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Could pocket parks be the new norm?

Friday, May 26, 2017 by Sommer Brugal

Grappling with a number of park-deficient areas around the city, various Austin neighborhoods are struggling to find places that could serve as parkland nearby residents can enjoy.

This week, members of the Parks and Recreation Board agreed on a possible solution: pocket parks, an open space of land measuring one-acre or less.

Board Member Rick Cofer presented a resolution to the board Tuesday night to address the formation and public usage of pocket parks. Cofer said the recommendation presented encourages the Parks and Recreation Department to develop policies and guidelines that support neighborhood uses of such parks, and, secondly, to establish building and permitting standards for the parks to ensure an efficient and cost-effective process.

“We’ve had some pocket parks developed recently that have been real showstoppers, (but) we’re struggling a bit with finding appropriate purposes and policies for (them),” he explained.

David King, who was speaking as a private citizen, though he is a member of the Zoning and Platting Commission, said he appreciated the resolution. King noted the challenges cities face in trying to build and maintain large, metropolitan parks. Focusing on pocket parks, he said, would be a good strategy to fill in the gaps around the city.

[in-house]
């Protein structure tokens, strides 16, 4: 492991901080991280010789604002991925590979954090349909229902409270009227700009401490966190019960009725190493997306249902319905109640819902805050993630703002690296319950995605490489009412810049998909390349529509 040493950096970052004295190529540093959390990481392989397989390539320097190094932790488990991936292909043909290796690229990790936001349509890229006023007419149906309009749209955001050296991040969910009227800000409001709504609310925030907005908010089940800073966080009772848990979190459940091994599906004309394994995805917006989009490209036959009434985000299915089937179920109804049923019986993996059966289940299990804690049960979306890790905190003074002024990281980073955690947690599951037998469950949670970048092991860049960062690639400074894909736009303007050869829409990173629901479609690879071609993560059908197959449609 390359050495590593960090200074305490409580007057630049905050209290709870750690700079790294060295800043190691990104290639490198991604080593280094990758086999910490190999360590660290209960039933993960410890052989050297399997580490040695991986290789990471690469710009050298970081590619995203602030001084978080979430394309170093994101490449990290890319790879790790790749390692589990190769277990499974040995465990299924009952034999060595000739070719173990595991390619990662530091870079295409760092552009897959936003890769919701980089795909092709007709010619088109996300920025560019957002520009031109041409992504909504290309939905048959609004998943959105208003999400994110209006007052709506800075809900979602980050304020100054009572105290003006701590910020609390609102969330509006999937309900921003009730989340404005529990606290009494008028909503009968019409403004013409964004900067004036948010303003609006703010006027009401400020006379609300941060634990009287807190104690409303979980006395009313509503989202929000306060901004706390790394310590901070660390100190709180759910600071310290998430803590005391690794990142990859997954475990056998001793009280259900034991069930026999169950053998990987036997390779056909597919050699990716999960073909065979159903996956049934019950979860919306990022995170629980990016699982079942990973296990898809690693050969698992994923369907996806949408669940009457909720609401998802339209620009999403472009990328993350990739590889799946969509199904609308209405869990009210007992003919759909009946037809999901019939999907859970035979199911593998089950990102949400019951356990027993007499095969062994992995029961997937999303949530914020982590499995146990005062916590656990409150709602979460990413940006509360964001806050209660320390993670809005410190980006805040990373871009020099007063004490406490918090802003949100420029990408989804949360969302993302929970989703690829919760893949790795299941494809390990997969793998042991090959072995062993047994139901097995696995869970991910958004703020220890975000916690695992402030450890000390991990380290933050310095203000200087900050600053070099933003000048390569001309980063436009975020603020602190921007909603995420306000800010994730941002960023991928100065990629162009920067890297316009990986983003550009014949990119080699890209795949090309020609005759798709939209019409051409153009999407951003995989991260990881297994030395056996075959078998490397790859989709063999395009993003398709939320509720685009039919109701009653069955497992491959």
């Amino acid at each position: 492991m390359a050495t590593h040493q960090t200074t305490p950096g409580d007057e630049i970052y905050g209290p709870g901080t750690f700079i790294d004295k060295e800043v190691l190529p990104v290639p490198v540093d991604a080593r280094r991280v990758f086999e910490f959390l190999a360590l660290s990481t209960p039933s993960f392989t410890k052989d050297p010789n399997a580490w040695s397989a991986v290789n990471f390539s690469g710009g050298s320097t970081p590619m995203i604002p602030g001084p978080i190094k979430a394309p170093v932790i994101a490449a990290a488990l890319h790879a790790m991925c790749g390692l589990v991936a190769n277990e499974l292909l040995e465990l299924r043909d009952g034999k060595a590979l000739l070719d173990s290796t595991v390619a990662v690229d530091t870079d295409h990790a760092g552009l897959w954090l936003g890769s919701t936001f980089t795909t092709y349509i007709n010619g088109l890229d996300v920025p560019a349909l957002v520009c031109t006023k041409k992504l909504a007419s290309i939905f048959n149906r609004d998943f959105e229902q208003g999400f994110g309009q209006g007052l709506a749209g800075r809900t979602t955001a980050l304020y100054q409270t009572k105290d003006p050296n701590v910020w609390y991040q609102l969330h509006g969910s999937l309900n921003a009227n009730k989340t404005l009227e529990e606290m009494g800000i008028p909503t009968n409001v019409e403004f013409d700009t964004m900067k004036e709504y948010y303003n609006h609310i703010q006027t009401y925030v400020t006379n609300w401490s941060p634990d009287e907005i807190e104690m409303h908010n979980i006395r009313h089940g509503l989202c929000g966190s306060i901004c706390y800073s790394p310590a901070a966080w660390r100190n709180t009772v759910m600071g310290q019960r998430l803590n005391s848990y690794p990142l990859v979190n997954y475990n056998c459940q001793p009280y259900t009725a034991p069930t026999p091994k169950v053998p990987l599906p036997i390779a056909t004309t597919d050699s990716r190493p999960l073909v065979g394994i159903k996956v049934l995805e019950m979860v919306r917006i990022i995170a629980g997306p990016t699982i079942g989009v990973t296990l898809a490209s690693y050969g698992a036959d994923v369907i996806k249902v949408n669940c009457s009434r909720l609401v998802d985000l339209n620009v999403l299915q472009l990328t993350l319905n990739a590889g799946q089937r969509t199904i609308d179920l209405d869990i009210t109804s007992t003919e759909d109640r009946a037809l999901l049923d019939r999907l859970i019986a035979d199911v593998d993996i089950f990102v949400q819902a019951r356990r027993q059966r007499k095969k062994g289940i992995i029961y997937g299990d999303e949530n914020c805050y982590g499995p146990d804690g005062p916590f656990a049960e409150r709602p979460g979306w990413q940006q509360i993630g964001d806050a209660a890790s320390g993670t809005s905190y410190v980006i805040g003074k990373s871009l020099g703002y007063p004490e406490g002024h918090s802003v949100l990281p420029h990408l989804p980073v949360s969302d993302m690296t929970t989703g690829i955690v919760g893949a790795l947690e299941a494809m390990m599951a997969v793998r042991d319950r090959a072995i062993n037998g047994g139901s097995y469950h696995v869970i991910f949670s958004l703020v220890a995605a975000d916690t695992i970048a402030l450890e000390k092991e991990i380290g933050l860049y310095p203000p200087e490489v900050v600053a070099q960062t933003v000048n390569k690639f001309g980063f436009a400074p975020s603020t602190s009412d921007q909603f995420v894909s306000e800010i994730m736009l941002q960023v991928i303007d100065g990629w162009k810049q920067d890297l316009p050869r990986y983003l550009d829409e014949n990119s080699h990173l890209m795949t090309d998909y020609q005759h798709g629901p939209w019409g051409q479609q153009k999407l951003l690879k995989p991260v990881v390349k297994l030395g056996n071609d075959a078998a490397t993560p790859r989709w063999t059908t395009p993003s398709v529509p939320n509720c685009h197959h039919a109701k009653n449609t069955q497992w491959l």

“I think it’s really good to put a spotlight on this,” King said, “particularly given that, especially in the urban core, there’s a finite amount of land, we’re really densifying and we’re (going to) be struggling to find places that we can have even small amounts of parkland folks can go to and enjoy.”

Austin Neighborhoods Council President Mary Ingle also supported the resolution, but expressed concern with the city’s building standards and regulations for pocket parks, including their parking requirements.

She sited Sparky Park as an example of the former concern.

“Sparky Park had an existing substation building (that was) about 800 square feet,” Ingle began, “and when we went to get it permitted, it added about two years to the permitting process because we were supposed to put in eight bathrooms. That took up the entire building and that was ridiculous.”

Ricardo Soliz, Parks and Recreation Department division manager, said those bathroom requirements aren’t typical for pocket parks. Soliz said Sparky Park was unique in that there was already a structure on the site. Generally speaking, he said, restrooms and parking are not included in pocket park requirements.

Board Member Michael Casias also had positive things to say about the resolution. In anticipation of CodeNEXT, and the high levels of redevelopment the city is experiencing, Casias said it would be great to see old sites, like warehouse sites, and pocket parks included in those master plans.

“I’m wondering if we could add that the Parks and Recreation Board, as an additional ‘further resolved,’ would incentivize new developments to include pocket parks in their plan,” said Casias. Doing so, he said, would motivate new projects to include pocket parks in their designs.

Cofer agreed that new developments need to have “more than adequate parks made available,” but didn’t think this specific resolution was the right vehicle to do so.

“I just want to focus more narrowly on our existing pocket parks, how we’re using them, (and) focusing towards neighborhood usages,” Cofer said. “In terms of development, we want to make it easier to build pocket parks, and I think we’re on the same page on that.”

To compromise, Casias recommended adding language that suggested the development of policies and guidelines that support neighborhood uses for “and development of new” pocket parks.

“I think that’s fine,” Cofer agreed.

Board members approved the resolution unanimously, with Chair Jane Rivera absent.

Photo of Swede Hill Pocket Park via Google Maps.

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